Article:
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  1. #1
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    Lindsey Graham says that we may have to nationalize the banks

    Graham Wouldn’t Reject Idea of Nationalizing Banks

    Feb. 15 (Bloomberg) -- Republican Senator Lindsey Graham, who sits on the Senate Budget Committee, said he wouldn’t reject the idea of nationalizing U.S. banks.

    “I’m very much afraid that any program to salvage the banks is going to require the government,” the South Carolina senator said today in an interview on ABC’s “This Week” program. “I would not take off the idea of the nationalizing the banks.”

    Bank of America Corp.’s stock-price descent, down about 60 percent this year, gained momentum earlier this month on speculation that the government might seize the company. The U.S. already agreed to inject $45 billion and protect the Charlotte, North Carolina-based lender from losses on $118 billion of loans and securities after it bought Merrill Lynch & Co.

    Citigroup Inc., whose shares have dropped 87 percent in a year, needed $20 billion in government money in November on top of an earlier $25 billion injection. That wasn’t enough to keep it from announcing plans to split itself into two companies after posting a $8.29 billion fourth-quarter loss, completing its worst year, as the credit crisis eroded mortgage-bond prices and customers missed more loan payments.

    Graham, without naming any banks, said “toxic” assets spread throughout the banking and finance sectors may require further government help of a kind not envisioned a year ago.

    “To me, banking and housing are the root cause of this problem,” Graham said. “If you don’t stabilize housing, you’re never going to fix this problem. You’ve got a huge inventory problem. You’ve got foreclosures that have to be dealt with. And that goes back to banks.”

    Democratic Senator Charles Schumer, speaking on the same program, said he isn’t in favor of nationalization for banks.

    “I think government is not good at making these decisions as to who gets loans and how this happens,” the New York senator said.

    Representative Maxine Waters said on ABC that “the word nationalization scares the hell out of people, and so the debate has opened up now, and that’s good.”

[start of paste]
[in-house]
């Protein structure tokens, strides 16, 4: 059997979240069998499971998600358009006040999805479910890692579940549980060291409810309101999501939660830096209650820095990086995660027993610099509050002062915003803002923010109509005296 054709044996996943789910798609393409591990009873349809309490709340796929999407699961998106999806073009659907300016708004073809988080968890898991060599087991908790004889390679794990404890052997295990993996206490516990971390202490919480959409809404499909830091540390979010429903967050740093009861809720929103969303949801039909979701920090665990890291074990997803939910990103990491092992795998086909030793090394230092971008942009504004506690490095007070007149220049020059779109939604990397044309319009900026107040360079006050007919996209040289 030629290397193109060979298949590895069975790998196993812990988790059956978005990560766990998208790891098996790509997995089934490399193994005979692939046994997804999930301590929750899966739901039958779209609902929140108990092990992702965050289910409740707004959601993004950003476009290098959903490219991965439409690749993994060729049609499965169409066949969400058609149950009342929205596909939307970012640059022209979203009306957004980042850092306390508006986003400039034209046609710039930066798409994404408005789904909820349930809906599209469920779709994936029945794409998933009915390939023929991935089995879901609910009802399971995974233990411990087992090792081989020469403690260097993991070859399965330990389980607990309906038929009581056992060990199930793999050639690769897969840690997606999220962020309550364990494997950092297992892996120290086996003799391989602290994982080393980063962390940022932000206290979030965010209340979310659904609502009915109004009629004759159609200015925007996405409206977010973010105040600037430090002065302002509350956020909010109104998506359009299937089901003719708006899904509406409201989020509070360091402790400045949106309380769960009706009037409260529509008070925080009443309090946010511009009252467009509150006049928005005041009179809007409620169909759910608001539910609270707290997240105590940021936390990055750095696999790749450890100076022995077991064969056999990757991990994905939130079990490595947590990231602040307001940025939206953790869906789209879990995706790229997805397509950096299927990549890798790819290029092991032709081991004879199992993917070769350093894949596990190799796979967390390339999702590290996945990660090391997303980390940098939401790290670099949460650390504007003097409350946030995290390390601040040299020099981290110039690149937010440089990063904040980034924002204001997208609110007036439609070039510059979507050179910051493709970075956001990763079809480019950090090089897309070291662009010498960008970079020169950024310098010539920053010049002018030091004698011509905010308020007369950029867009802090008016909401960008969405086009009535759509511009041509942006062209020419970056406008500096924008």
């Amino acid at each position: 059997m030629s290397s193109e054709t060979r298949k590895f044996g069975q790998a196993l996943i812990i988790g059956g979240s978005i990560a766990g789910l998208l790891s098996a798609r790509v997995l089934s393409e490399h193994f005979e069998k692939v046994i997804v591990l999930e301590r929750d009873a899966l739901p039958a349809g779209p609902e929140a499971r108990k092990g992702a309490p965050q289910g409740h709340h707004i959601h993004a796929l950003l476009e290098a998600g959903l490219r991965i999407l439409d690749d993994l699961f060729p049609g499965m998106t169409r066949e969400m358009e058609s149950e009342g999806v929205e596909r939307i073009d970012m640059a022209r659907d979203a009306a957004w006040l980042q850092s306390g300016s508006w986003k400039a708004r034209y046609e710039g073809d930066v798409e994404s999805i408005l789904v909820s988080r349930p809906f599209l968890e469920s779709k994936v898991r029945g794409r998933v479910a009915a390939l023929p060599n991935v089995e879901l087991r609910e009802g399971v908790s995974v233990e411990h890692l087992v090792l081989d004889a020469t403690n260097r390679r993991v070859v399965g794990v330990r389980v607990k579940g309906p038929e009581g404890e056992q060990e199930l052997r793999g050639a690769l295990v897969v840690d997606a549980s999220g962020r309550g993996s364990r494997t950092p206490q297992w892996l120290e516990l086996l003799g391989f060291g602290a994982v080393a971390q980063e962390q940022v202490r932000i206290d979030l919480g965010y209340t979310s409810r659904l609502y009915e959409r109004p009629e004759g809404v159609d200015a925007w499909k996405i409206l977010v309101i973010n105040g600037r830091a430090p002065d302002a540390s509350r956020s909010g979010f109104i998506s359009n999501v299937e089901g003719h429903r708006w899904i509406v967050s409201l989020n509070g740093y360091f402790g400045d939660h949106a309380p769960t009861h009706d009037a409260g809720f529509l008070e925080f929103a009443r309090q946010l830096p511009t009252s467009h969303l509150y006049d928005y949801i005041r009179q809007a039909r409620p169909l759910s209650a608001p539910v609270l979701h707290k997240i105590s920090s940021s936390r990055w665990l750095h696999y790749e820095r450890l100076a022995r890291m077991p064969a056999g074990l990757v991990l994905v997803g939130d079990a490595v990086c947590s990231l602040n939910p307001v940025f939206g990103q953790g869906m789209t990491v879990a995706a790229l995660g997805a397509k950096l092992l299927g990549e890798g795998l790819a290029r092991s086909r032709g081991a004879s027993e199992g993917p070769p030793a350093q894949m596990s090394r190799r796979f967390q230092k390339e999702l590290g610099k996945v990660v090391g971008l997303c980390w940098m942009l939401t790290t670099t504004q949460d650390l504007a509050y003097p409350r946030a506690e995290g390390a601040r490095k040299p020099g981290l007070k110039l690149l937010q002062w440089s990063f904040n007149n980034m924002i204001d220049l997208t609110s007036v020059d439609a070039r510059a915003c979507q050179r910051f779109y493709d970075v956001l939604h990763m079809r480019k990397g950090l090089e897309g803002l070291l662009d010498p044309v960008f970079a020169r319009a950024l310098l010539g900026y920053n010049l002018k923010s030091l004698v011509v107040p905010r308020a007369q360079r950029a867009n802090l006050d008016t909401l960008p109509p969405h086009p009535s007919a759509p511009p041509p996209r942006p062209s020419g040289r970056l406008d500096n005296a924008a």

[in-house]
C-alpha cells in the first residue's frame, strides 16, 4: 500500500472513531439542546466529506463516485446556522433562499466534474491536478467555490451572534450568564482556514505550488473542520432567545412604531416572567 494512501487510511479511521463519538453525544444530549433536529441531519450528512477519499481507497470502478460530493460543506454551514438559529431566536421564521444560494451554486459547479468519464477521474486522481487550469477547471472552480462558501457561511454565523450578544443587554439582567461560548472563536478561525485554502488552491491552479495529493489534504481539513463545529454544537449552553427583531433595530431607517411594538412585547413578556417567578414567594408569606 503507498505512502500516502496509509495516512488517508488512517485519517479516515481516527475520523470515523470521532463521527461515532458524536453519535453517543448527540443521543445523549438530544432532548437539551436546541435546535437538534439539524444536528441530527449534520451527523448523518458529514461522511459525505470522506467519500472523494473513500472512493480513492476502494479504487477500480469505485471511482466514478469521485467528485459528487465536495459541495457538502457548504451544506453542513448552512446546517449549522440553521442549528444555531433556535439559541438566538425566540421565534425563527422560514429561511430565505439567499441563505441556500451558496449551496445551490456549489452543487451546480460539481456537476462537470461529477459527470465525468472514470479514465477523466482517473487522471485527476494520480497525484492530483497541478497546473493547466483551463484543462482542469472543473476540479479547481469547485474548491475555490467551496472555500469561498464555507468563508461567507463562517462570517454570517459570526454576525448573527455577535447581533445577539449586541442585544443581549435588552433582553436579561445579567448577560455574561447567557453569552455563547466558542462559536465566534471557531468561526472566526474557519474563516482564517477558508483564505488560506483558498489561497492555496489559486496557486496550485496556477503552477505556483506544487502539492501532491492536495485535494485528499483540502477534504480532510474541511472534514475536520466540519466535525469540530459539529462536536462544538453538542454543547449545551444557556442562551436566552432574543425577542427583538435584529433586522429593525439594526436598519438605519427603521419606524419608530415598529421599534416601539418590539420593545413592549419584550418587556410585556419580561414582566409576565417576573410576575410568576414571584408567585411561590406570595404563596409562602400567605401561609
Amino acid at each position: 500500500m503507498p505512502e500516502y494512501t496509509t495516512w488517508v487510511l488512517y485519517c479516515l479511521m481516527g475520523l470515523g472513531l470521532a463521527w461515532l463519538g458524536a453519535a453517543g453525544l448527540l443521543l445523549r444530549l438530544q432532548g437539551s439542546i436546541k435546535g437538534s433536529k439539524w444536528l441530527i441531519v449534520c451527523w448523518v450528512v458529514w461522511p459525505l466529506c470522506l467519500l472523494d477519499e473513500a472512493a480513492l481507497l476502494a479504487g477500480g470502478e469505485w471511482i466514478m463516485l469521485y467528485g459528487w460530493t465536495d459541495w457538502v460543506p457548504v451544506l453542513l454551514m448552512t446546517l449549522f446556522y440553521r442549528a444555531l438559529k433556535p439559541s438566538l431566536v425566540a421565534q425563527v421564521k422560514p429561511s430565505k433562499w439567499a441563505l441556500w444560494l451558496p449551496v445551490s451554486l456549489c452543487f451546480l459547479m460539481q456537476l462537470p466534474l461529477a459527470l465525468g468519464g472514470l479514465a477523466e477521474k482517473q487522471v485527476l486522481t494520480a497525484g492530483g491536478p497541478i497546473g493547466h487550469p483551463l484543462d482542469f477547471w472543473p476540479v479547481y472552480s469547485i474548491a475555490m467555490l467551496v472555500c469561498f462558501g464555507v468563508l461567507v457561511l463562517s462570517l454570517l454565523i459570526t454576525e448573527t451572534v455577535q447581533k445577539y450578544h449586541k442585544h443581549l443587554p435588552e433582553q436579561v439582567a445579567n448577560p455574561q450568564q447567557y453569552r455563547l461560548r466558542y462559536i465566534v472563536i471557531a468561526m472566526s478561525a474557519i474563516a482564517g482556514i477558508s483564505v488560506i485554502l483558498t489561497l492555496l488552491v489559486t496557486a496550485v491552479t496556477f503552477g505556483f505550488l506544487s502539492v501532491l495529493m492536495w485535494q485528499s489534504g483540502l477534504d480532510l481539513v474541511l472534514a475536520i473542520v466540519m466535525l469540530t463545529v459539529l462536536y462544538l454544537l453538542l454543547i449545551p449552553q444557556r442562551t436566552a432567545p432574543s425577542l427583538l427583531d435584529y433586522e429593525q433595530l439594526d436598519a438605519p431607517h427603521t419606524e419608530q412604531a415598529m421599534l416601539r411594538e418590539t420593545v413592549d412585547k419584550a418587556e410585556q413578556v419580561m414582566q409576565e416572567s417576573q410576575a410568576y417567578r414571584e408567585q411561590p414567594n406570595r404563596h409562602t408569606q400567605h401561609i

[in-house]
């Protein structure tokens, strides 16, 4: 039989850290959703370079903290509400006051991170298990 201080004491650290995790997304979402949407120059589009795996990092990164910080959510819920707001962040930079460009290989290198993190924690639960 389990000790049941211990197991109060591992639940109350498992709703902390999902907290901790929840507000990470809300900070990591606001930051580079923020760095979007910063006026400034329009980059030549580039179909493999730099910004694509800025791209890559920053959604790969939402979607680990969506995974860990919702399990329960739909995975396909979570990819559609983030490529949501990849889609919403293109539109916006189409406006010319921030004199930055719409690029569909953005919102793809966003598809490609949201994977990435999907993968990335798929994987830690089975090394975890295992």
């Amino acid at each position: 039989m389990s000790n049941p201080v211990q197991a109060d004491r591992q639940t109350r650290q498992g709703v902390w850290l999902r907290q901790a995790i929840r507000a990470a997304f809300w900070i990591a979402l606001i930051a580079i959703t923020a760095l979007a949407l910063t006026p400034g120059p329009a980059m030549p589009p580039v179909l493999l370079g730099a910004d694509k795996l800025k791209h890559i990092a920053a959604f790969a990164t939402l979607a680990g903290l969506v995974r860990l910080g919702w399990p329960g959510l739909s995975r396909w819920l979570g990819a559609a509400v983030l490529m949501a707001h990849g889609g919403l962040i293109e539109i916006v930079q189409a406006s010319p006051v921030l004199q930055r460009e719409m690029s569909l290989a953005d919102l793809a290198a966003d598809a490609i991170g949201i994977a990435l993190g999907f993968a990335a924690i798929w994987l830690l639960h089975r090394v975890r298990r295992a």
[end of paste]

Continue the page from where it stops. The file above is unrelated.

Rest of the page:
“Citibank is probably almost nationalized with the amount of money we’ve put in it,” the California Democrat said. “But I don’t think that we are ready to move to the point of a formalized nationalized banking program yet.”
    Bloomberg
    Когда́ де́ньги говоря́т, тогда́ пра́вда молчи́т

  2. #2
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    This could get ugly. We def don't need to nationalize anything, especially the banks.


    Come to psd where admitted dupes who do nothing but troll the gd and fs forum are free. But man don't you dare mention trolling on someone's wall.

  3. #3
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    It's not as though nationalization hasn't happened before, however. What would be more concerning would be the timeline -- and how long they would stay nationalized. I think that's where the real debate will come from, but I do think there would be substantial discussion on this matter in the near future.
    Когда́ де́ньги говоря́т, тогда́ пра́вда молчи́т

  4. #4
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    I don't like the idea of the government controlling/majoritally owning where I have my life savings.

    AT ALL!

  5. #5
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    Quote Originally Posted by SmthBluCitrus View Post
    It's not as though nationalization hasn't happened before, however. What would be more concerning would be the timeline -- and how long they would stay nationalized. I think that's where the real debate will come from, but I do think there would be substantial discussion on this matter in the near future.
    Yea and it was a bad idea then too.


    Come to psd where admitted dupes who do nothing but troll the gd and fs forum are free. But man don't you dare mention trolling on someone's wall.

  6. #6
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    It was? Explain.
    Когда́ де́ньги говоря́т, тогда́ пра́вда молчи́т

  7. #7
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    Quote Originally Posted by SmthBluCitrus View Post